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86 Greatest Moments vs. Boston #86-80

November 20, 2012

Honorable Mention | The Yanks win the 1st Sunday game at Fenway (New York Times)

On May 7, 1903 the New York Highlanders played the Boston Americans at the Huntington Avenue Baseball Grounds in Boston.  The stadium, built on the tamped ground of an old circus lot, played host to a number of historic moments including with first World Series game between the modern American and National leagues in 1903 and the first perfect game of the modern era, hurled by Cy Young on May 5, 1904.  A rickety tool shed stood in centerfield, but with the wall 530 from home plate, and moved further back to 635 feet in 1908, it was rarely a hindrance.

The Highlanders lost that day, 6-2, but the game is merely a footnote of baseball history, isn’t it?  What does it matter that a team from New York and a team from Boston played a game 109 years ago?  New York would not universally be known as the Yankees for another 9 years and the name “Red Sox” wouldn’t be in effect for another 5.  Fenway and the Cathedral were years away from being constructed.  Babe Ruth was only 8-years-old.  Gehrig, and Williams, and DiMaggio, and Pesky, and Mantle, and Yastrzemski, and Munson, and Fisk, and Jeter, and Ortiz had not yet breathed their first breath.  Why did this game matter?

More than 100 years before fifty-six delegates signed the Declaration of Independence, the burgeoning cities of New York and Boston were polar opposites.  Since Boston’s founding in 1630–6 years after New York’s–and up until the Revolution, it was considered the cultural, economic, and educational center of America while New York was seen as the dirty, crime-ridden, overpopulated cousin.  Things began to change in the 19th century with the advent of the Erie Canal, bolstering shipping and manufacturing in New York and greatly expanding its population.  By the time the roaring 20s arrived, the nucleus of American culture had shifted 217 miles to the south.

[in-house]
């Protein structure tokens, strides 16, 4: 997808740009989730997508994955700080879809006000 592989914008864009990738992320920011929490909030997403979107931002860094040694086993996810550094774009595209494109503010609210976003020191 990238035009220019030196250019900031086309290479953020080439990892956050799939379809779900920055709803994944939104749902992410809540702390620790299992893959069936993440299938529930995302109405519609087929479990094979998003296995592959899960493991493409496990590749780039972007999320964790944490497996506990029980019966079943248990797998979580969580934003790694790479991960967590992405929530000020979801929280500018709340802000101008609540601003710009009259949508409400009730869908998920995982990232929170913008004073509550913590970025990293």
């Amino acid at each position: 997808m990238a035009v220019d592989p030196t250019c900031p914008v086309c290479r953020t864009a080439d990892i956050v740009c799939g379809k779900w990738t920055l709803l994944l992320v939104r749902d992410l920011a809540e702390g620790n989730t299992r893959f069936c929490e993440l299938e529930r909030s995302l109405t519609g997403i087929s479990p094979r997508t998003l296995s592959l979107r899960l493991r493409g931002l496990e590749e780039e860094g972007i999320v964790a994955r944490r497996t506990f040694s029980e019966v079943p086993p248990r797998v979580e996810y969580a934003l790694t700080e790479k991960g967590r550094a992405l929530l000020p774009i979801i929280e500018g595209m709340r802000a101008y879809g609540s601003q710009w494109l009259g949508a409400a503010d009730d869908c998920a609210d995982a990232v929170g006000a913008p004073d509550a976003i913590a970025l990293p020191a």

The Highlanders and Americans stepped onto the field on May 7, 1903 as the latest manifestation of the rivalry between the northeast’s two greatest cities.  That game ignited a rivalry that has been the most celebrated, scrutinized, frenzied, passionate, and vitriolic in all of sports.  What happened on that day was more than a victory that gave Boston a half-game edge over New York in the pennant race.  On that day animosity between the two clubs began, that, like a slow intravenous, would drip hatred into the bloodstream of New Englanders and New Yorkers for the next century.  A fight erupted during the game when Boston pitcher George Winter was knocked down at the plate.  They could not even play a single game without coming to blows.

And thus the rivalry began.

Enjoy the following 86 greatest moments against the Red Sox.  Why 86?  Because that’s how many years they went without a World Series title, thanks to the Curse of the Bambino.

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Honorable Mention | 1st Sunday Game at Fenway | 7/3/1932

In the first Sunday game ever played at Fenway Park the Yankees trounced the Sox 13-2 behind 3 RBIs from Ben Chapman and 2 RBIs from Lou Gehrig.  George Pipgras earned the complete game win for New York despite walking 8 batters.  The victory kept the Bombers 8.5 games ahead of Philadelphia in the pennant race while Boston fell 36 games behind.

#86 | Shutout for Stottlemyre | 5/11/1968

On his way to a 21-win season, Mel Stottlemyre pitched a brilliant game at Yankee Stadium.  Spreading 7 hits over 9 innings Stottlemyre stymied the Boston bats, and added a hit of his own for good measure, lowering his ERA to 2.03.  Roy White provided the only run in a 1-0 victory with a home run to lead off the 7th.

#85 | Twin Killing | 5/30/1938